Relapse Prevention for Alcoholism

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June 3, 2019 1:55 pm - Published by

It seems like pharmaceutical researchers are perpetually scrambling for a pill to help treat addiction.

The hunt for the diet pill that works without turning into a crab or becoming an addict is ongoing.

The search for a smoking cessation method that works without becoming addicted to some new nicotine delivery system is ongoing.

The exploration for better opioid detoxification and treatment medication continues because many active opioid addicts and their families are on the lookout for an easier softer way to stop using opioids without engaging in the lifestyle change known as “recovery.”

Similarly, the hunt for better alcohol detoxification and treatment medication continues for consumers who are waiting for a pill to allow one to drink socially, cut back drinking behavior or stop drinking without a recovery program.

The Hunt for the Magic Recovery Bullet

Translational neuropsychiatrists attempt to skillfully and accurately translate laboratory animal behavior data to human behavior and its corresponding neuropsychiatric pathways.
The frequent pessimistic cry that “just because it happens in rats, doesn’t mean it happens in people” is absolutely not the case, by and large. Great discoveries have emerged from translational neuroscience. In fact, discoveries from translational neuroscience is the rule rather than the exception when an experience translational neuroscientist is at the helm. There is much less translational neuroscience as it relates to a given recovery program because complex neuropsychiatric pathways associated with perspectives like gratitude, thankfulness, acceptance and serenity cannot be measured nor can we reverse-engineer or project forward from laboratory animals.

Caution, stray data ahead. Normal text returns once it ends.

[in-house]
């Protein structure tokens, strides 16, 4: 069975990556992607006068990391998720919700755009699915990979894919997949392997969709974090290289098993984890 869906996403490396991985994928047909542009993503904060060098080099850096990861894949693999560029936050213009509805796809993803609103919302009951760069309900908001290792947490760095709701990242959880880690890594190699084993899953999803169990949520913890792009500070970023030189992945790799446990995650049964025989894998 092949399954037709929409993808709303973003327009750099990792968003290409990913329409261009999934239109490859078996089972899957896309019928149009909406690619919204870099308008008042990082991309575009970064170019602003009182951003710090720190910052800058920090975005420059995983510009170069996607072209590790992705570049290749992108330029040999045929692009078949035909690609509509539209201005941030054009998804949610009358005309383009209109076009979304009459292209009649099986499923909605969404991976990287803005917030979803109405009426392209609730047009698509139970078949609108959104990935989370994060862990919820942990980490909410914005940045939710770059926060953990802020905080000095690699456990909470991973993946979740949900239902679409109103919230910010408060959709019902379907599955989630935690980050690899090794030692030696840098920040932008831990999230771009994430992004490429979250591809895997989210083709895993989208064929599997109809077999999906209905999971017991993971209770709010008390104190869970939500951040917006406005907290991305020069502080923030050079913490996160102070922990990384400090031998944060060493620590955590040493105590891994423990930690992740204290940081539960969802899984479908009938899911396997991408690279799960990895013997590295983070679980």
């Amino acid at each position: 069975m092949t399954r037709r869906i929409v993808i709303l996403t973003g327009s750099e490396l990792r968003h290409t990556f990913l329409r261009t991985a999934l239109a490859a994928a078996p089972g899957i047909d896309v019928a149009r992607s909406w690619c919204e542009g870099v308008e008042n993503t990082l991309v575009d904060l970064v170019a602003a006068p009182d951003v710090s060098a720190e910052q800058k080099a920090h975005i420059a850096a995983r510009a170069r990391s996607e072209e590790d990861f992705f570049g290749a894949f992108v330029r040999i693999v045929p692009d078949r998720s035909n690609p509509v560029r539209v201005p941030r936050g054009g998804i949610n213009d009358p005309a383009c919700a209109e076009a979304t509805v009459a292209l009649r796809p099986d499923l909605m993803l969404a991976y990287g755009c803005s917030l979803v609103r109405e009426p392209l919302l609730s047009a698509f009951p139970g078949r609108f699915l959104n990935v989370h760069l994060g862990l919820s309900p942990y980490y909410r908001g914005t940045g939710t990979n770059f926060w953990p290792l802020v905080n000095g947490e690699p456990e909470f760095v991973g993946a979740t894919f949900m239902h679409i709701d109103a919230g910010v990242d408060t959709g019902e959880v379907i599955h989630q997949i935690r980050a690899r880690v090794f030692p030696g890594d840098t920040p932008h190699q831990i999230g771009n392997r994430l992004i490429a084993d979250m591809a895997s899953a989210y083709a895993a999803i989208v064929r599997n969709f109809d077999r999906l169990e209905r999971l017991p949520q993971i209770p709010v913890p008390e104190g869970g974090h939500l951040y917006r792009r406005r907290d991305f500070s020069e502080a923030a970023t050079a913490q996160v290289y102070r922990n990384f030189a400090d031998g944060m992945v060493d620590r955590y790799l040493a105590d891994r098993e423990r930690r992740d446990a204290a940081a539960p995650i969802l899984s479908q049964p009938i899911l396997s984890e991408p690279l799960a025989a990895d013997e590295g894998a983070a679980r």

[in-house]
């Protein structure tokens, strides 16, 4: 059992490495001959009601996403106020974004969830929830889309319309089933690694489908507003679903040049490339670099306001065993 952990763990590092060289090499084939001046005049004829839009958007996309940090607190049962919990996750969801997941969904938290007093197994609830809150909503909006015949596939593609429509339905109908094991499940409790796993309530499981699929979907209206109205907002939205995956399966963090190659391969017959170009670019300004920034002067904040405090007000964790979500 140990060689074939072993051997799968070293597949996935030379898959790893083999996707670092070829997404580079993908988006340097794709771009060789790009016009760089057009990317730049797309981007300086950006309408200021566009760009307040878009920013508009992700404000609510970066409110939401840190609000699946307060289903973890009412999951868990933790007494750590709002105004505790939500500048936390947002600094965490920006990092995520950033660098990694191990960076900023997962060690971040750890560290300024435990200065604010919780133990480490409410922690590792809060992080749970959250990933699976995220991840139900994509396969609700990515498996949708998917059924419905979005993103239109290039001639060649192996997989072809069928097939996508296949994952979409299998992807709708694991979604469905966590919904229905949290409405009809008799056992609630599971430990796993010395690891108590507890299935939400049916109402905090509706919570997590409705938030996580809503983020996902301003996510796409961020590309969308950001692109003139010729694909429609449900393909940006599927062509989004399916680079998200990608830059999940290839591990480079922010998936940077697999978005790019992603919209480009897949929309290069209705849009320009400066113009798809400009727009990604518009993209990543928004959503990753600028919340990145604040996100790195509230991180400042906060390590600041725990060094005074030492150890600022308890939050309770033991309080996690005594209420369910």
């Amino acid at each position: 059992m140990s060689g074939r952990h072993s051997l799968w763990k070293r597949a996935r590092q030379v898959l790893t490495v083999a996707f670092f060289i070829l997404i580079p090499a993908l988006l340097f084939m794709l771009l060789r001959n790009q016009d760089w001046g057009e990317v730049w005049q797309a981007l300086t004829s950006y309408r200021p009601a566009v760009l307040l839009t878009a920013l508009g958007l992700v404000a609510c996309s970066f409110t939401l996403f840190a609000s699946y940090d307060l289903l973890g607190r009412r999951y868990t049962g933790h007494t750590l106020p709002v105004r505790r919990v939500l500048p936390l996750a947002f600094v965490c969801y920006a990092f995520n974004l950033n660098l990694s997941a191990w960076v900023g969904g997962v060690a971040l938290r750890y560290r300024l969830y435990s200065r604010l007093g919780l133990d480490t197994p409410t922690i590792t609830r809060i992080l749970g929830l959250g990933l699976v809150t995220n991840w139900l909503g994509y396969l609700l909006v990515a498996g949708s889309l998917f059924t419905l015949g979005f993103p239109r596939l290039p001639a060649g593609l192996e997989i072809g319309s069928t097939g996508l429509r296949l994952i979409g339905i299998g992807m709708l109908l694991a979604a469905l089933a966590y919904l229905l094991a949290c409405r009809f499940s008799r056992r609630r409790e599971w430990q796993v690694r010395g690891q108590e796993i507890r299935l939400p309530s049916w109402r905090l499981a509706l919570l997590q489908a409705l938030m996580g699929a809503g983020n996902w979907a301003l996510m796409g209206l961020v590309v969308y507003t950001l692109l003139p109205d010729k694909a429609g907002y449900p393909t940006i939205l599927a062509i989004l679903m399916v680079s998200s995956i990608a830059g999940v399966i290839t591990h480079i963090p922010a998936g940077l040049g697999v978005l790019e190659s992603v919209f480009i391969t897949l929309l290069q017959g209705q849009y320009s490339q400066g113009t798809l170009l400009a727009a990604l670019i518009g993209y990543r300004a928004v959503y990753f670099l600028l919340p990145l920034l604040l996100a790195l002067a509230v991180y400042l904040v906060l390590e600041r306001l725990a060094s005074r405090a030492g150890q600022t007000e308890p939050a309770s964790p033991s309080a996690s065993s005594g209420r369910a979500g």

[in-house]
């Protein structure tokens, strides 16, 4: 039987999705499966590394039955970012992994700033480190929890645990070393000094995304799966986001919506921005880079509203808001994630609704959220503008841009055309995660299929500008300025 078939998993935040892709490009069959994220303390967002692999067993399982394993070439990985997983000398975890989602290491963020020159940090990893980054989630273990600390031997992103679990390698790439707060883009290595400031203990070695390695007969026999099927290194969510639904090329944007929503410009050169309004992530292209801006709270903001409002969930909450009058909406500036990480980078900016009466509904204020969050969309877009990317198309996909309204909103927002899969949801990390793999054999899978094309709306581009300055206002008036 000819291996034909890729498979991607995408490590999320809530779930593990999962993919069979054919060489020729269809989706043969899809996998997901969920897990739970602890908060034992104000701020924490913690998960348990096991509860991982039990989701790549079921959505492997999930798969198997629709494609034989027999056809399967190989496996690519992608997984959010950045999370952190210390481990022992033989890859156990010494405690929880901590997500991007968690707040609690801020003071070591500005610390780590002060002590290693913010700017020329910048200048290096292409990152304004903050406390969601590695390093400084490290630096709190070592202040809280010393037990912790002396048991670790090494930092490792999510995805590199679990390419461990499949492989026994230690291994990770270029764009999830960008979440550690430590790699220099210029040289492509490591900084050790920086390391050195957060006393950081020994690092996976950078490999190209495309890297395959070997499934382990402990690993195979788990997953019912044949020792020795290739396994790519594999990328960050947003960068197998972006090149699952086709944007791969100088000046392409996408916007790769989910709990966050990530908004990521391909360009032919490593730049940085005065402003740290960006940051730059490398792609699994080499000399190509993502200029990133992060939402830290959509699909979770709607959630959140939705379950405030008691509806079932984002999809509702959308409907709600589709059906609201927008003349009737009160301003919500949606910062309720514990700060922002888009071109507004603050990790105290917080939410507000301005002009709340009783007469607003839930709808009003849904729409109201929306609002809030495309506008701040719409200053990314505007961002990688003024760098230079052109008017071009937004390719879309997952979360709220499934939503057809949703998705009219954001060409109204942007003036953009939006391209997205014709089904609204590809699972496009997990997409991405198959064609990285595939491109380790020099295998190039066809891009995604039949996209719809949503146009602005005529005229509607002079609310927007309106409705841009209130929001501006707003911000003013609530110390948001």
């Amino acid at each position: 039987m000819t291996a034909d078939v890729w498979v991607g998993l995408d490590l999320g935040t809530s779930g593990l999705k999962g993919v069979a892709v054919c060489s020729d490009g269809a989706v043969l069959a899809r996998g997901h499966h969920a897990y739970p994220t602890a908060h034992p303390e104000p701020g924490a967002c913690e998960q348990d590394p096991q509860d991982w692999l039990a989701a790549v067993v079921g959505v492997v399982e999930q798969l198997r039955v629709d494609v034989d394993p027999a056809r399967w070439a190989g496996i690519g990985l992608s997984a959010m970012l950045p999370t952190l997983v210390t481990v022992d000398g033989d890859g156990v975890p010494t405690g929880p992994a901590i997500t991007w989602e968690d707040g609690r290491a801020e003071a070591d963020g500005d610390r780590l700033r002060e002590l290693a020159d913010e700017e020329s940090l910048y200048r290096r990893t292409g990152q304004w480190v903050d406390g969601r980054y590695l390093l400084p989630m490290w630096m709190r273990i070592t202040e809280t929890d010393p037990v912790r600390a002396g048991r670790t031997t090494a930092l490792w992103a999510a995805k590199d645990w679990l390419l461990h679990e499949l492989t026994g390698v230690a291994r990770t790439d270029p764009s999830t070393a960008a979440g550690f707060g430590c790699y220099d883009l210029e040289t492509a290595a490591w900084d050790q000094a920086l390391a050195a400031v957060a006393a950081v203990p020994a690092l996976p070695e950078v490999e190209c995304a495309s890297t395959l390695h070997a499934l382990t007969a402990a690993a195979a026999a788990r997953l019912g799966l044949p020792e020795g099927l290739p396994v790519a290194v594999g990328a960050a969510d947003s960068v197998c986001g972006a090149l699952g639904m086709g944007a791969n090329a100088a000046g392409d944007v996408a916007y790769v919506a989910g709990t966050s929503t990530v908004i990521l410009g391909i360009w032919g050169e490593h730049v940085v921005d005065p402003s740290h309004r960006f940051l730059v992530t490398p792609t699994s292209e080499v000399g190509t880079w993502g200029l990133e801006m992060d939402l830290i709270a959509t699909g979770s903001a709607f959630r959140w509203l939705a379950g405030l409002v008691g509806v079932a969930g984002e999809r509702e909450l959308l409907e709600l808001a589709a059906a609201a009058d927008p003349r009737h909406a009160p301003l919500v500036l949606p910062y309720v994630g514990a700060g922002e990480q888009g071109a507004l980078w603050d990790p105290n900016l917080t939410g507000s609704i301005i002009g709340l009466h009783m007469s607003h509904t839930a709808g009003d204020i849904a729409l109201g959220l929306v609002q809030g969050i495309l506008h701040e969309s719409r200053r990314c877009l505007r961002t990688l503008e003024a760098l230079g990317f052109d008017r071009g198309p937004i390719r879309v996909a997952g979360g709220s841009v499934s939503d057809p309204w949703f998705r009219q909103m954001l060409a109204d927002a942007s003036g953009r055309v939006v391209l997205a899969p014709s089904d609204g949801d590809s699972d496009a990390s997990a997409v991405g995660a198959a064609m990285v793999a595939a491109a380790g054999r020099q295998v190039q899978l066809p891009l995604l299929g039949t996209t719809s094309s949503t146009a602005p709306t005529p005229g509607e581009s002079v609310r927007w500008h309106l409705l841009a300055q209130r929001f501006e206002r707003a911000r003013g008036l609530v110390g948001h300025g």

Regardless, translational neuroscientists continue to hunt for a medicine that can help alcoholics not pick up that first drink.

A recent animal study shows promising results for a medication to reduce “the alcohol deprivation effect (Fredriksson)” in rats, which may translate into the medication helping to, for example, have less thoughts of having a cold beer with their pizza on a hot summer day.
However, the prospects for Fredriksson’s new stay sober-quick pill is much like its predecessors. When used without a comprehensive recovery treatment plan, it is likely destined to fail.

When used as a small part of a much larger comprehensive recovery treatment plan, it is likely to increase the odds of a sustained recovery complete with peace and happiness.

Therefore, the leading relapse prevention message for alcoholics is there will probably never be a pill to replace to substitute for the lifestyle overhaul popularly known as recovery.
And know that there are already at least 3 FDA approved medications, most of which are gifts from translational neuroscientists, when used as a small part of a much larger comprehensive cognitive behavioral therapy based recovery program. They are:

  1. Disulfiram
  2. Acamprosate
  3. Naltrexone

Reach Out

If you or someone you know is struggling with substance abuse problem, please reach out to our addiction specialists for guidance and support, at (877)-RECOVERY or (877)-732-6837. Our addiction specialists make themselves available to take your call 24 hours a day, 7 days a week. Because We Care.

Reference:
Fredriksson I, et al, The monoamine stabilizer (−)‐OSU6162 prevents the alcohol deprivation effect and improves motor impulsive behavior in rats. Addiction Biology. 26 February 2018.